This learning program prepares learners to use motivational interviewing and strengths-based engagement strategies to better communicate with children and families and support their continued progress toward applying solutions to family challenges. Motivational Interviewing is a collaborative, person-centered approach to strengthen motivation and commitment to change. This approach can help Child Welfare professionals express compassion, partnership and respect — even in challenging situations. Before attending this instructor-led training, learners must complete all course prerequisites listed below, an online pre-test and an eLearning module.
Who Should Attend?
Direct service staff working in Child Welfare.
- Focus on family strengths and resilience.
- Be trained to create strengths-based partnerships with children and families through effective communication.
- Help families and children work toward establishing and reaching their goals through these partnerships.
Prior to attending this course, learners are required to have completed a 30-minute eLearning course.
Once enrolled in the course, learners will complete:
- An online pre-test.
- A 30-minute eLearning course.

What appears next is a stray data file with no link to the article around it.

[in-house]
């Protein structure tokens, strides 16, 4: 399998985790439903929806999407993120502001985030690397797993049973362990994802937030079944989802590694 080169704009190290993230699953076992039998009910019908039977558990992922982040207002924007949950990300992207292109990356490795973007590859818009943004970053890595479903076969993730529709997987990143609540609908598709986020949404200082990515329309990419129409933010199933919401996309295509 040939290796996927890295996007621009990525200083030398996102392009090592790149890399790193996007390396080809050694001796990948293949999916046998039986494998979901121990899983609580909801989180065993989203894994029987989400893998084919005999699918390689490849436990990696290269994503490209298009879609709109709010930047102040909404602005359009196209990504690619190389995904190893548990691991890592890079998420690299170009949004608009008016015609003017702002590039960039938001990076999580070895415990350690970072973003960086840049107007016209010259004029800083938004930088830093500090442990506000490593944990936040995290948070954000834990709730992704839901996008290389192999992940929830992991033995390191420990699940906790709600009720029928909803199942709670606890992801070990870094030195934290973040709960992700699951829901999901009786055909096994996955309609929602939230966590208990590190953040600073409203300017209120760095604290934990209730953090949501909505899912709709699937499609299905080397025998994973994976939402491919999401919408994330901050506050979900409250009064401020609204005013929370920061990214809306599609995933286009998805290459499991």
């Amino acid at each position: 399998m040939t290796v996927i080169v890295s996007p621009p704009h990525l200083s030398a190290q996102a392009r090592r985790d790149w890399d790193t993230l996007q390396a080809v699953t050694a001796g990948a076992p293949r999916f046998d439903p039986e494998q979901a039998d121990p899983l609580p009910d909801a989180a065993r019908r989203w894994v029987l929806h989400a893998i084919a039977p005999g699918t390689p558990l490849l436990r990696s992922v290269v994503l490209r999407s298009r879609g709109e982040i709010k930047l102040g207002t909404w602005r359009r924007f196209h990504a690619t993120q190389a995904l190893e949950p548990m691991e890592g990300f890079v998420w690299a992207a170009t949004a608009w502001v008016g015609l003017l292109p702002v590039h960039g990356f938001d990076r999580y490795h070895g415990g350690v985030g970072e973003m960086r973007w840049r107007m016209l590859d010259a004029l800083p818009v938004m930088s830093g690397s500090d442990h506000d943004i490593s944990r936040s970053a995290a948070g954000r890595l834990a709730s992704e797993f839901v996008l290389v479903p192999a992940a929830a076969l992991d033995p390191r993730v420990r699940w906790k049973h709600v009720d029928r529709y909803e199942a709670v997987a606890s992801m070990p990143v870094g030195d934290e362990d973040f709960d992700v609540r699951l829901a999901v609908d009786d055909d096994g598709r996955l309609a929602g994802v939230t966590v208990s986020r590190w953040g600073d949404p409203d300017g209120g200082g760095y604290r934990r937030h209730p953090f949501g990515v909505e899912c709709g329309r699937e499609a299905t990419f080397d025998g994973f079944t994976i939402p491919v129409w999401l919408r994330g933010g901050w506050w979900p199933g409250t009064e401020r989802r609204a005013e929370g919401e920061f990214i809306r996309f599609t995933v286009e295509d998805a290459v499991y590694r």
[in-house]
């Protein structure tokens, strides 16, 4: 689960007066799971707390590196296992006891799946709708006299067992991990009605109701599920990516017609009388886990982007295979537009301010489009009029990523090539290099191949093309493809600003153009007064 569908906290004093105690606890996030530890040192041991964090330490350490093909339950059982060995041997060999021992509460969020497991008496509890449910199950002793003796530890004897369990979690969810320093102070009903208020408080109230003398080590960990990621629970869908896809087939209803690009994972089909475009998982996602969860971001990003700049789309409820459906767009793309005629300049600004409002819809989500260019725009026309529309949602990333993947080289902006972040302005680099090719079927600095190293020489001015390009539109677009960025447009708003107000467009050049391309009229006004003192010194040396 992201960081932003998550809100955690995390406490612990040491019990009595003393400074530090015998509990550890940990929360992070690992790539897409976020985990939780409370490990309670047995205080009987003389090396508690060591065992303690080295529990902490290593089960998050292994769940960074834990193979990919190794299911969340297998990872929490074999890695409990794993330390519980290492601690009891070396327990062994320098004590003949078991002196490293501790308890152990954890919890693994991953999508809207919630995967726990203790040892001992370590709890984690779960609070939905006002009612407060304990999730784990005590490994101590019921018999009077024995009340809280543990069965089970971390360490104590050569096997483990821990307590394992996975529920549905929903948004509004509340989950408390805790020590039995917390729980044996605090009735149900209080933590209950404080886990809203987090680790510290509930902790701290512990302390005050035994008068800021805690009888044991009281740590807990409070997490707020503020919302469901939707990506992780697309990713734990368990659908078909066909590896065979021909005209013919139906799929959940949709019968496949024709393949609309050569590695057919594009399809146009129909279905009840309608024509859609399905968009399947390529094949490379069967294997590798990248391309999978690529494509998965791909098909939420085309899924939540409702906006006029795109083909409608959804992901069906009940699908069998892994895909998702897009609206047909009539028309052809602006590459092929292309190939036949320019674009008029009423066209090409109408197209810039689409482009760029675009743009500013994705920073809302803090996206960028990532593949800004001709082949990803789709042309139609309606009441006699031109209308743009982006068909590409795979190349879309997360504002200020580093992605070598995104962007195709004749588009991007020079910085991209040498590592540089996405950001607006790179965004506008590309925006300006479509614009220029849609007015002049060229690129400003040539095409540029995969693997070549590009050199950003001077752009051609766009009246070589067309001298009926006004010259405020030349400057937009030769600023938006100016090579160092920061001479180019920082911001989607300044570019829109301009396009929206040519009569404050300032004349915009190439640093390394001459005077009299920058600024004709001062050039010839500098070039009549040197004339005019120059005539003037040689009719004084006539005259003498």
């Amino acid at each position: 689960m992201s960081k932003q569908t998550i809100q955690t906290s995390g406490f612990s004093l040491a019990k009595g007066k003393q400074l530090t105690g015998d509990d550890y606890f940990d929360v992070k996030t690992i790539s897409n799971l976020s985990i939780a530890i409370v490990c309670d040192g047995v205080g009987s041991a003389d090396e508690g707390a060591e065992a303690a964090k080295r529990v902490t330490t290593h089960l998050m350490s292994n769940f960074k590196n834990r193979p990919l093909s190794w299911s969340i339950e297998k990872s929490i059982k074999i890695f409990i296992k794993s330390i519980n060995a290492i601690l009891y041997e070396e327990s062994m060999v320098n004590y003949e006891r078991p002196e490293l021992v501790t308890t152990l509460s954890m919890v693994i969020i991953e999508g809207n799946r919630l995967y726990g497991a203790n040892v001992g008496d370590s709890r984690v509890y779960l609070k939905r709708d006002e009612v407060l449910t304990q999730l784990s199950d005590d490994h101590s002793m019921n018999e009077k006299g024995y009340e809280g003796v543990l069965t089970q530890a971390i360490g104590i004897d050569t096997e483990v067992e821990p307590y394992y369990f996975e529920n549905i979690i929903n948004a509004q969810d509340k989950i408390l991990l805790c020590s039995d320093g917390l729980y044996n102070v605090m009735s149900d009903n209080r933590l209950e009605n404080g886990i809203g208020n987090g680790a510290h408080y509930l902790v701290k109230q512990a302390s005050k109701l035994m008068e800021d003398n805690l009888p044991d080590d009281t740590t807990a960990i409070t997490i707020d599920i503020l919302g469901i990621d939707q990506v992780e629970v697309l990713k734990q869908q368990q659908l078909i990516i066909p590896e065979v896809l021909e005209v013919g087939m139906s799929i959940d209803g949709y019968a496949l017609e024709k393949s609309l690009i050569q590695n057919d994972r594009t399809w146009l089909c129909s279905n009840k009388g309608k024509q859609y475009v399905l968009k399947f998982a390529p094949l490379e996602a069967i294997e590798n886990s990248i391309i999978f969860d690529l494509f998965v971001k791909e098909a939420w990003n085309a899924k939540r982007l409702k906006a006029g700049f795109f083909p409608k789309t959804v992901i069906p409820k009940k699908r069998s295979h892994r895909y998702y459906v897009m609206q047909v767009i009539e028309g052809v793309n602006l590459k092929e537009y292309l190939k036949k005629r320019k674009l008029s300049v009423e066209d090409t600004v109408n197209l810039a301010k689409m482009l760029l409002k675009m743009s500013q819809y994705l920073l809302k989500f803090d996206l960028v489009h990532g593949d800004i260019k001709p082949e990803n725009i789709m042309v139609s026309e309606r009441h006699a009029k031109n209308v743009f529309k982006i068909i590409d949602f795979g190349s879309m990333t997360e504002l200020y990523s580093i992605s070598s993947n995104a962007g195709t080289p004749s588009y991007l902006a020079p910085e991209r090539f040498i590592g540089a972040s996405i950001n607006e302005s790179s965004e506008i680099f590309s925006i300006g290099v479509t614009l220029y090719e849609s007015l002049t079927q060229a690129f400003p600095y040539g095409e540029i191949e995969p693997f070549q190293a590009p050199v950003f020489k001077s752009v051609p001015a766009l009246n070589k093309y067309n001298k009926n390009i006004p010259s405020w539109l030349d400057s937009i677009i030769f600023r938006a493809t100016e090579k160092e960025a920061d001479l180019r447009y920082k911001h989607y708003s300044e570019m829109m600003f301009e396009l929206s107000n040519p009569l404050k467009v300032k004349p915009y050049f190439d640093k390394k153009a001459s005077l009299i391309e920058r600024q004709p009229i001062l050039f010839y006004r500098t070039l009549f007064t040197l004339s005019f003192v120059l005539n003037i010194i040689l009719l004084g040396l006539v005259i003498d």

- A one-day, instructor-led workshop.
- An online post-test.
Completion of all components is necessary to receive a Certificate of Completion. A 30-minute eLearning course will be made available as a refresher for learners after course completion.
Continuing Education Units
The New York City Administration for Children’s Services is recognized by the New York State Education Department’s State Board for Social Work as an approved provider of continuing education for licensed social workers #SW-0402. This course is 6.5 contact hours/0.65 CEUs. CEU credit is contingent upon completion of all course components.
Register for this course by logging in to Cornerstone, browse for the course name and complete all information. For more information about the ACS Workforce Institute, please contact the Help Desk at WIhelpdesk@acs.nyc.gov or call (212) 748-1898.